4 Ashburton Place, Boston. 156 Fifth Ave., New York. 533 Cooper Bldg., Denver.
203 Michigan Bid, Chicago. 1505 Pa. Ave., Washington. 4r4Cent. Bdg., Minneapolis. 4 Evans Bdg., Oskaloosa. 525 Stims'n Bk., Los Angeles, 420 I'arrott Building; San Francisco.
CHAS. S. BUSH & CO. Importers and Dealers
Photo Materials. Electrical
WEYBOSSET AND PAGE STS.
Aceton Medical Co., Mystic,
MACHINERY & APPURTENANCES
A. B. PITKIN MACHINERY CO.
MANCHESTER & HUDSON, I3EALERS IN
Brick, Lime and Drain
Pipe, Stone, Calcined Plaster, etc.
JEROME POTTER 47
We wish to send
Providence, R. I. an
MAIN OFFICE, SS Point
ine your situatiou without
expense to you.
Foot of South Street, Providence. 9,. I.
C. G. BRUNNCKOW, MANUFACTURER OF
Iron Cornice Work
Finials, Metallic Skylights, Gutters, Condoctois,Ven-
tilators, Copper, Tin and CoiTvtgated Iron Roofing*
COKTRIGHT& WALTERS METALLIC SHINGLES OFFICE
223-231 Globe St.. rovidence. R. I.
JAMES C. GOFF,
Congdon Carpenter Co.
Atlas Portland Cement Brooklyn Bridge
103 NORTH MAIN STREET,
CARRY A FULL STOCK OF
DRY MORTAR AND OTHER
31 to 49 POINT
STREET, PROVIDENCE, R. I.
Ready mixed Paints, Oils, Uarnisbcs, Brushes, Glass, ETC. AT LOW PRICES, ALSO
Harness, Blankets, Robes and Whips, Shovels. Crowbars, Picks Blacksmith
Phonographs Bicycles -
Crescent Established I8!)3.
R. TUCKER, Prop.
Prices Reasonable. WAKEFIELD, K- 1BdEk
D* lii, Sbatinon, J'ine
Wakefield, R. I,
A store you kuow a store all this community knows a store that shows you tlie greatest assortment a store that is famou.s for
a (lualities always quotes possible prices
a store that means to do the fair and square thing at all times and under all
JACOB REED'S SONS 1412-1414 Chestnut Street,
TO WEAR, FURNISHING GOODS, OUTFITTINGS, HATS AND CAPS Ji Ji Ji General Contractors tor dents of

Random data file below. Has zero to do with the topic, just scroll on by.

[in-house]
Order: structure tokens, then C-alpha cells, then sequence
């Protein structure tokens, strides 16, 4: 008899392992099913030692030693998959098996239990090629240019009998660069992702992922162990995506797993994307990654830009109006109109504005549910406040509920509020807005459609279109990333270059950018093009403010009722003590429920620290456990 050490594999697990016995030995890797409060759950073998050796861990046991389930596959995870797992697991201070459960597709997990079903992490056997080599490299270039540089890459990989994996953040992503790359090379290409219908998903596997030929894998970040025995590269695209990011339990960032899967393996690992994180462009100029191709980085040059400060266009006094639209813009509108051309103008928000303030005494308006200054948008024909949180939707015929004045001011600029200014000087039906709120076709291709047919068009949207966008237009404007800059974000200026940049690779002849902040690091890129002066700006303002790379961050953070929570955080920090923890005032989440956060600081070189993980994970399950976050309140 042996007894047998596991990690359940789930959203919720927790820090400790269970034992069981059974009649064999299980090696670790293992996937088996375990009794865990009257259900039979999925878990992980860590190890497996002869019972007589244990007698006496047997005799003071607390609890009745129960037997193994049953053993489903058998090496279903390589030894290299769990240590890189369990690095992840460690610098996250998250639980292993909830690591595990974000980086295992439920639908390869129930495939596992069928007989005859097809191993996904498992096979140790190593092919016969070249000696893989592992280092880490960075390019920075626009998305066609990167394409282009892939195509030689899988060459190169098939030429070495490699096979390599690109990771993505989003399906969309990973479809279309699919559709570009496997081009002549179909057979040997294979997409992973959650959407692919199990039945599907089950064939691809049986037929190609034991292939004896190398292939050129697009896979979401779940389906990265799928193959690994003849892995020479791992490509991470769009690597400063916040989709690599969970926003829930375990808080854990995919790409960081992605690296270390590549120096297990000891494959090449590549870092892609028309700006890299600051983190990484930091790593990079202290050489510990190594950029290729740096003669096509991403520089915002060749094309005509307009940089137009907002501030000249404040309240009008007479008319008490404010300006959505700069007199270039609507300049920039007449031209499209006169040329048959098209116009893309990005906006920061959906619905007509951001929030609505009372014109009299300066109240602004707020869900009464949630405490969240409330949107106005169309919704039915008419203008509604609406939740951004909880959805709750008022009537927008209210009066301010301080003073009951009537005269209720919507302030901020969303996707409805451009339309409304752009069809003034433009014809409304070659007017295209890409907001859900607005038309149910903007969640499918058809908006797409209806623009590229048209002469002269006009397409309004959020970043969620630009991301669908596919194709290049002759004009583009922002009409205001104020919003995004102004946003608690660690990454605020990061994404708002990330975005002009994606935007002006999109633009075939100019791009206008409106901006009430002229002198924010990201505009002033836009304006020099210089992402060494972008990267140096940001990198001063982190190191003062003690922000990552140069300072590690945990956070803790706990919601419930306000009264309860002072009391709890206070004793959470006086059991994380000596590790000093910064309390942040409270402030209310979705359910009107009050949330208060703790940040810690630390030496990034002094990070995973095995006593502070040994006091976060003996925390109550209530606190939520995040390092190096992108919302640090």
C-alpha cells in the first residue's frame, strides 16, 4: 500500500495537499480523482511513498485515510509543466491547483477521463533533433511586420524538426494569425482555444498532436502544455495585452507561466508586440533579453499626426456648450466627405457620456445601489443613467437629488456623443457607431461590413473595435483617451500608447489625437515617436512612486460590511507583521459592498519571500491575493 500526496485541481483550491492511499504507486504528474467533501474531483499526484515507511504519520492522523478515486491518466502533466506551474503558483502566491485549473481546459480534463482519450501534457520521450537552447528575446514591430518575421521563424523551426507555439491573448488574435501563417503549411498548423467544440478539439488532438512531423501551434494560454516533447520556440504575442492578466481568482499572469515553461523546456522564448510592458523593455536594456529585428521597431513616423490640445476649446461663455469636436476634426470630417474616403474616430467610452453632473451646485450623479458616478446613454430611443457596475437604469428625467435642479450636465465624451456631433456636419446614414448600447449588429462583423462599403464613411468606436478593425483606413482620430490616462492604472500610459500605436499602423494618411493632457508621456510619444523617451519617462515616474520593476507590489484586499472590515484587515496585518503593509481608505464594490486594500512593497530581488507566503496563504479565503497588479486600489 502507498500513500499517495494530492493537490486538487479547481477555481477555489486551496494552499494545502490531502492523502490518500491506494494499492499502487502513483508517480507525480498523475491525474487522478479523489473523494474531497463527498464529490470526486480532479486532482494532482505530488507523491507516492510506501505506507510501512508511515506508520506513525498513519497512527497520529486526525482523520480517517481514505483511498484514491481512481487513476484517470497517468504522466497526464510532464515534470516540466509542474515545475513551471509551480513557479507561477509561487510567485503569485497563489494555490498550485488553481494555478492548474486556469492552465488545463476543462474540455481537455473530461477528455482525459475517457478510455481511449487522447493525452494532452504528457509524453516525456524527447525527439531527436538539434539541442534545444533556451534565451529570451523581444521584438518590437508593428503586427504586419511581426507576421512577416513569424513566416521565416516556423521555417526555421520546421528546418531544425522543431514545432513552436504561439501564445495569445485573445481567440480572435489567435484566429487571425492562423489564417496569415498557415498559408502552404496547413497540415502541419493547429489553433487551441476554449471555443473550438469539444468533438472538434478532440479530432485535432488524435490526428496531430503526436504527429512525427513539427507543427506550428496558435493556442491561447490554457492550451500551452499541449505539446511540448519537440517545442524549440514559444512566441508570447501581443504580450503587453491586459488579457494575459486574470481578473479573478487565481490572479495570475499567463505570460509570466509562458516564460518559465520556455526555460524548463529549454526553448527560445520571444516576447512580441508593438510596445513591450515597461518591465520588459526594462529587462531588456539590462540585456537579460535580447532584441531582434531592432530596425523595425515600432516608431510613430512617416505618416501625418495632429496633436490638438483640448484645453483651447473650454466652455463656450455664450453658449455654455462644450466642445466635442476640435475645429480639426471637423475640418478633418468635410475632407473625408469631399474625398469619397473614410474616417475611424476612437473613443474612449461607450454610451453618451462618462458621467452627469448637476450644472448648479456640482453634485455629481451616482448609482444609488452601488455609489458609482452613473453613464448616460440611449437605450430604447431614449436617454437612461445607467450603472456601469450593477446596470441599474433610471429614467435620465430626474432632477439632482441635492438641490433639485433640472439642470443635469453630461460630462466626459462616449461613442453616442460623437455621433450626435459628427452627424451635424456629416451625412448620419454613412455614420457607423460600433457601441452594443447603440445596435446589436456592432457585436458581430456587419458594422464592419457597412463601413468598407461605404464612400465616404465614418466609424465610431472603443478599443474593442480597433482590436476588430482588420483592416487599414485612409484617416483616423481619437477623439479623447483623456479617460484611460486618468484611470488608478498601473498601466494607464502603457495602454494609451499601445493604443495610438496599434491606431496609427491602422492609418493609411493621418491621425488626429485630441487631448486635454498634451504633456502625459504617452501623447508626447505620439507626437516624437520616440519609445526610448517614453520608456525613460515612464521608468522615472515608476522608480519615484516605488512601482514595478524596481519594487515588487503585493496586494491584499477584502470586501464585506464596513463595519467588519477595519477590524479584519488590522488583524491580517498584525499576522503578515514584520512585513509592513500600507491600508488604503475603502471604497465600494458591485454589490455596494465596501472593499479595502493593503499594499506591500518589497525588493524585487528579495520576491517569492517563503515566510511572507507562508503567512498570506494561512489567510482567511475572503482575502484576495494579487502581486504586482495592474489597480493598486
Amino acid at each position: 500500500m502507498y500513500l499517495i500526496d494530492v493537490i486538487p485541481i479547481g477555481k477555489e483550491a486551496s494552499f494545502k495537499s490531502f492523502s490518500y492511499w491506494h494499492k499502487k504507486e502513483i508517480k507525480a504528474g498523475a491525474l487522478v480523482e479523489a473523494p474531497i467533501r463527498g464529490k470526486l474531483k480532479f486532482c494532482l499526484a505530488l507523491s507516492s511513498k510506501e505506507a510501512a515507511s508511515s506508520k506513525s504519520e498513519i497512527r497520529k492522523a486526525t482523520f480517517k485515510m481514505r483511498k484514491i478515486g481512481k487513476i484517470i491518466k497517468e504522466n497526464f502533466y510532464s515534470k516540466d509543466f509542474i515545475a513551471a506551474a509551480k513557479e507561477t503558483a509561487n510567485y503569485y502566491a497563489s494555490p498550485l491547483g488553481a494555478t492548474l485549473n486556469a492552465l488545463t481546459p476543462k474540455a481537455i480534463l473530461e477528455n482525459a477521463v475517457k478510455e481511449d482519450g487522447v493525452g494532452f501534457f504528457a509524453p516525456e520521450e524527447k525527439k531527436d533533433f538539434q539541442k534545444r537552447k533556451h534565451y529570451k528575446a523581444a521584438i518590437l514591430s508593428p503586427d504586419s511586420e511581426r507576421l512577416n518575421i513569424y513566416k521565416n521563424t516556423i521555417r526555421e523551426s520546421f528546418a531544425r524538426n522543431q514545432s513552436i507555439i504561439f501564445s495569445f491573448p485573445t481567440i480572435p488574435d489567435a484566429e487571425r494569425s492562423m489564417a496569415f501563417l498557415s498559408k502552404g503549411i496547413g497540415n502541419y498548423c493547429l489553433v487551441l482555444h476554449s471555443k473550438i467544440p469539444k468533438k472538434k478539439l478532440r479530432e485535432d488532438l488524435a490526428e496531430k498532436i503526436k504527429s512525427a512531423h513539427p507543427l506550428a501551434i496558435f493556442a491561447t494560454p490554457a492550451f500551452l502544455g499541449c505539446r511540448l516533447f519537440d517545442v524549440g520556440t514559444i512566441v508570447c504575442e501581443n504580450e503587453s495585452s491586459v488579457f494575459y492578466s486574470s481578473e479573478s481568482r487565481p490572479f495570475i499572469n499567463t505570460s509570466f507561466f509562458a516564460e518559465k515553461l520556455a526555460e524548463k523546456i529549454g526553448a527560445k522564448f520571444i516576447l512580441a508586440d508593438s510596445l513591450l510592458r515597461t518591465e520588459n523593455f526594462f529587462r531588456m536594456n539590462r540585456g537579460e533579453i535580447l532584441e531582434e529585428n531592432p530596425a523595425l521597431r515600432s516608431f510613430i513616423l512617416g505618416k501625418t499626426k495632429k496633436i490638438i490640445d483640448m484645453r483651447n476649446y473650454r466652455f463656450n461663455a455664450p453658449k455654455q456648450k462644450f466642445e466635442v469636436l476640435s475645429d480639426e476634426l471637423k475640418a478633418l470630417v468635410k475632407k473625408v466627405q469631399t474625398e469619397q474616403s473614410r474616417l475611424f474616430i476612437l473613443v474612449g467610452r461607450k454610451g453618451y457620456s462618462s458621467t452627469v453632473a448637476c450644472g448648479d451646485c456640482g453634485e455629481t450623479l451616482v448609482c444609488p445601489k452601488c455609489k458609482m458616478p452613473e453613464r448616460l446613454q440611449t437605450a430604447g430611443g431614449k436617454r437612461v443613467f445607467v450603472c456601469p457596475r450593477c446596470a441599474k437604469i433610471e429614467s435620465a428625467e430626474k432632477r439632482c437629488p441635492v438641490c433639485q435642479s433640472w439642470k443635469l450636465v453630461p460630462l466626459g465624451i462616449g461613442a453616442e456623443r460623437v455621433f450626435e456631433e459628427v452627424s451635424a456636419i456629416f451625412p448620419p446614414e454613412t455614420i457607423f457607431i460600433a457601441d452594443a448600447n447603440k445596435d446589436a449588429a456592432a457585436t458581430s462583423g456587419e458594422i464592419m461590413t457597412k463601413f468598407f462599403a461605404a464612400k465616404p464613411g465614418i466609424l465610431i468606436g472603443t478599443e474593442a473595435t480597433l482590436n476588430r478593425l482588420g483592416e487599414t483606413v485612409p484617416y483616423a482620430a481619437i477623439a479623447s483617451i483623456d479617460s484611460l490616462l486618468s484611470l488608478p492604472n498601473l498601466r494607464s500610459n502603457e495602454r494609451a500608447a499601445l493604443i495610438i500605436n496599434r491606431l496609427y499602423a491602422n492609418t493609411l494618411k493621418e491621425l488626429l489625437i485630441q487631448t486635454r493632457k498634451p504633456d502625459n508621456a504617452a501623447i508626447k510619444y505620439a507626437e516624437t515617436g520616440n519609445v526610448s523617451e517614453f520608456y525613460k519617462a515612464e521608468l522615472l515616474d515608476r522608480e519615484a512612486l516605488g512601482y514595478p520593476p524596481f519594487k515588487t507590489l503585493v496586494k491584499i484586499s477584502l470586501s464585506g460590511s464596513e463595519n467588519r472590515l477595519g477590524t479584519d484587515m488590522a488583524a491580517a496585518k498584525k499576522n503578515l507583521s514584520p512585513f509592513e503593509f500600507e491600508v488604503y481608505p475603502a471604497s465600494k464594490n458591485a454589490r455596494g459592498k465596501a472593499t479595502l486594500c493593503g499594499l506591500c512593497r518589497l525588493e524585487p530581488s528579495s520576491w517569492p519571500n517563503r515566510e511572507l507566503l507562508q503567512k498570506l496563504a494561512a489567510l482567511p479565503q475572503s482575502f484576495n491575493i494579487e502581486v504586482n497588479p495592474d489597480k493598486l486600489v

uniiorming employees of Corporations, Colleges, Academies and Military Schools.
THE BEST OP EVERYTMIING AT PAIR PRICES.
J. LEDERER ^COMPANY GROUND BEBF SCRAP, Best
Food in the
World, Cheaper than Grain; PERFECTION DOG BISCUIT, GROUND
KENNEL BONE ME.ID, FOOD, EONE, CRACKED BONE, CRUSHED
MEAL, WHITE CRYSTAL GRIT, MOULTING FOOD, CHICK
Grower, BEST CHARCOAL,
PERFECTION MEAT MEAL.
133 Park Street,
New Haven, Conn.
Agricultural Implements and Seeds of ail Kinds WOODEN WARE AND FERTILIZERS
Frank Ii. Thopnton, Wm. S. Sweet
WHOLESALE DEALER IN
Wiioksale Commission Merchaints in
FRUITS & PRODUCE 28 SABIN STREET, 89-95 CANAL
A.1I Kinds of Fruits in their Season
13 to 15 DYER ST.,
PROVIDENCE, R. I.
Flower, Vegetable, Field,
Is Packed in l-lb Tin
Fertilizers, Insecticide, Garden
Rennie & Pino,
41 Washington St.
PROVIDENCE, R. I. 19
Spectacles and Eye Glasses Fitted, Oculists' Prescriptions Accurate ly filled. Artificial
Opera Glasses, Lorg-nettes, Tele
Stearns, Pierce, Tribune, Crescent,
The best at the lowest prices.
everything for the lowest prices and makeof bicycle.
Glasses, and Thermometers.
T M E
Casiman dc Co.y
Bicycle Co. (or
Che Up-Co-Datc Opticians, 106 Mathewson St., Providence.
On Diamonds and Watches
Hose, Chemical Extlnguisliers,
At Low Rates.
foryoiir selection a fine gold and j,old
Painters Outfits, Extension
Ladders, Step Ladders,
Household Goods, Clothes Dry ers, Clothes Horses, Rattan Chairs, Lawn Swing:s, Seats,
Banigan [Building, Variety
SS Providence, ROOM
Comfiiiiadoii Leaner Co., Providence,
CAas. ^. 'Duckworth
R. 1. 20
BED SIDE TABLES,
ROLLER CHAIRS, FEEDING TRAYS.
FOOT WARIVIERS, RESTS.
Crutches, Trusses, Supporters, E-ar
Geo. L. Claflin (Q. Co. Wholesale and Retail
Druggists, 02 to
ARMSTRONG CARRIAGE CO. 42-46 Cranston Street,
FACTORIES AT WAKEFIELD, R. I. Sole
builders of all
Delivery any bus-ness.
o( the of
Iiiiprovttl carriages, a
Buckboard, of wliich
to estimate for you.
Depot Wagons, Traps kinds, suitable you anticipate buying anything ou wheels, of all
Because PAWTUCKET REASON THAT
If yotu' Watch or Clock fails in its accuracy, possibly my YE.\i!s' ExrEEiENCB US Superintendent of the adjusting of the American Waltham Watch Co. will be of
department service to
P. D. VAUGHN. ^faker and
of Difiicult and Complicated Parts in All Classes of Timepieces.
106-2OO Main St. Stj..
Pa-wtucKet, R. I.
Charles H. Reeve, DEALER IN ALL KINDS OF
Srass Seeds, J'eeds,
Lawn Grass Seed, Canada Peas, Round Corn, Hulled Oats, Rice, iVlillet, Grit, Shells, Kaffo Corn, Lintels, Charcoal, Hemp, Canary, Sunflower and Rape Seeds.
IST ^et. .^uUon and
REYNOLDS SHOE For tKe Street
Cock of the Walk line of to retail
Aden's GooayEar Welt Shoes
Black Our price, Si. go. and Colored Vici, Wax Calf and Coltskin. Goods in stock in all styles
and widths. Send for
Fit, Combined vritK Strengtb and Wear
withoi to thii Tl